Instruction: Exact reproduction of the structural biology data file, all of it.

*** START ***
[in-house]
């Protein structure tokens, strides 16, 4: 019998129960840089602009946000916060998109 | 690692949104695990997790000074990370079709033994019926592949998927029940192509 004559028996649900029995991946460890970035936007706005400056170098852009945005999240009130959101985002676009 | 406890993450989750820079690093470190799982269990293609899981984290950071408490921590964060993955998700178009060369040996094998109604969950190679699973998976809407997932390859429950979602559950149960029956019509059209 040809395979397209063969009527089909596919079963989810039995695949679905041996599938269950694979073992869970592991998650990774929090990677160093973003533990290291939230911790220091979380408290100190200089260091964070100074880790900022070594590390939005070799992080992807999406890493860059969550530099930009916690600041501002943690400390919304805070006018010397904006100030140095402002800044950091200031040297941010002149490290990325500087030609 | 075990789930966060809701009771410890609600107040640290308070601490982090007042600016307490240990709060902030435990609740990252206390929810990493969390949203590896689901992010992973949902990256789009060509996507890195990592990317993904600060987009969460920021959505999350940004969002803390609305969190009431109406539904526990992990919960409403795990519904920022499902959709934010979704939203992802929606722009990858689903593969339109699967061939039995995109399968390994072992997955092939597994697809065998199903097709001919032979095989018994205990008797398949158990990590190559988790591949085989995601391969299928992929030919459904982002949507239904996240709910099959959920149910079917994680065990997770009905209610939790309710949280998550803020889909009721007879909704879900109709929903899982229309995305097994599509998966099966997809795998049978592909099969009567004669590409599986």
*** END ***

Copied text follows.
[in-house]
């Protein structure tokens, strides 16, 4: 019998129960840089602009946000916060998109 | 690692949104695990997790000074990370079709033994019926592949998927029940192509 004559028996649900029995991946460890970035936007706005400056170098852009945005999240009130959101985002676009 | 406890993450989750820079690093470190799982269990293609899981984290950071408490921590964060993955998700178009060369040996094998109604969950190679699973998976809407997932390859429950979602559950149960029956019509059209 040809395979397209063969009527089909596919079963989810039995695949679905041996599938269950694979073992869970592991998650990774929090990677160093973003533990290291939230911790220091979380408290100190200089260091964070100074880790900022070594590390939005070799992080992807999406890493860059969550530099930009916690600041501002943690400390919304805070006018010397904006100030140095402002800044950091200031040297941010002149490290990325500087030609 | 075990789930966060809701009771410890609600107040640290308070601490982090007042600016307490240990709060902030435990609740990252206390929810990493969390949203590896689901992010992973949902990256789009060509996507890195990592990317993904600060987009969460920021959505999350940004969002803390609305969190009431109406539904526990992990919960409403795990519904920022499902959709934010979704939203992802929606722009990858689903593969339109699967061939039995995109399968390994072992997955092939597994697809065998199903097709001919032979095989018994205990008797398949158990990590190559988790591949085989995601391969299928992929030919459904982002949507239904996240709910099959959920149910079917994680065990997770009905209610939790309710949280998550803020889909009721007879909704879900109709929903899982229309995305097994599509998966099966997809795998049978592909099969009567004669590409599986």